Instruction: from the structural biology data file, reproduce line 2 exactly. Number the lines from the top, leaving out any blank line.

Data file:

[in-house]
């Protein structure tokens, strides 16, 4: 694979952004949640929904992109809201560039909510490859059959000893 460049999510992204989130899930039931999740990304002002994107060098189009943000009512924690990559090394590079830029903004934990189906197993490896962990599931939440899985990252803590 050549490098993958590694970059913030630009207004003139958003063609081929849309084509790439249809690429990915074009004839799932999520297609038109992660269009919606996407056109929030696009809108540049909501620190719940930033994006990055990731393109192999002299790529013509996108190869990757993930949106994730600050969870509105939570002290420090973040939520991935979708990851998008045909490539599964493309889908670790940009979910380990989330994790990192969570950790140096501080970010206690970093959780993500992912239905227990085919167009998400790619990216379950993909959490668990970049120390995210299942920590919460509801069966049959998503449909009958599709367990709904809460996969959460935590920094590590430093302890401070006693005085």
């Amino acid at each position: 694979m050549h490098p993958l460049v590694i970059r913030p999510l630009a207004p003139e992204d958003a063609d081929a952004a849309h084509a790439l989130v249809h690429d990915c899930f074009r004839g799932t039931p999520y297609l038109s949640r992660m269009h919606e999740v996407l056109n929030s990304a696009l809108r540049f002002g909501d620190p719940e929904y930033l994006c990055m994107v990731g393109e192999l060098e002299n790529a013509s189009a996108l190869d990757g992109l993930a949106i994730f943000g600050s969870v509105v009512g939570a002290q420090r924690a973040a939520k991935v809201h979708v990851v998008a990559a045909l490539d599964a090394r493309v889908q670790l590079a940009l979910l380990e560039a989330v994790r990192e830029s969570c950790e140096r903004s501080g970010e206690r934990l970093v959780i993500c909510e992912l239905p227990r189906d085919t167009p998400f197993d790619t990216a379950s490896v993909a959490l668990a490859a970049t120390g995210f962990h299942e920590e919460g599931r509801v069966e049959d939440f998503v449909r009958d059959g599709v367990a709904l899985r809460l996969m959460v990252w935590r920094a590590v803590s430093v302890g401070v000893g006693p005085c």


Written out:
């Protein structure tokens, strides 16, 4: 694979952004949640929904992109809201560039909510490859059959000893 460049999510992204989130899930039931999740990304002002994107060098189009943000009512924690990559090394590079830029903004934990189906197993490896962990599931939440899985990252803590 050549490098993958590694970059913030630009207004003139958003063609081929849309084509790439249809690429990915074009004839799932999520297609038109992660269009919606996407056109929030696009809108540049909501620190719940930033994006990055990731393109192999002299790529013509996108190869990757993930949106994730600050969870509105939570002290420090973040939520991935979708990851998008045909490539599964493309889908670790940009979910380990989330994790990192969570950790140096501080970010206690970093959780993500992912239905227990085919167009998400790619990216379950993909959490668990970049120390995210299942920590919460509801069966049959998503449909009958599709367990709904809460996969959460935590920094590590430093302890401070006693005085």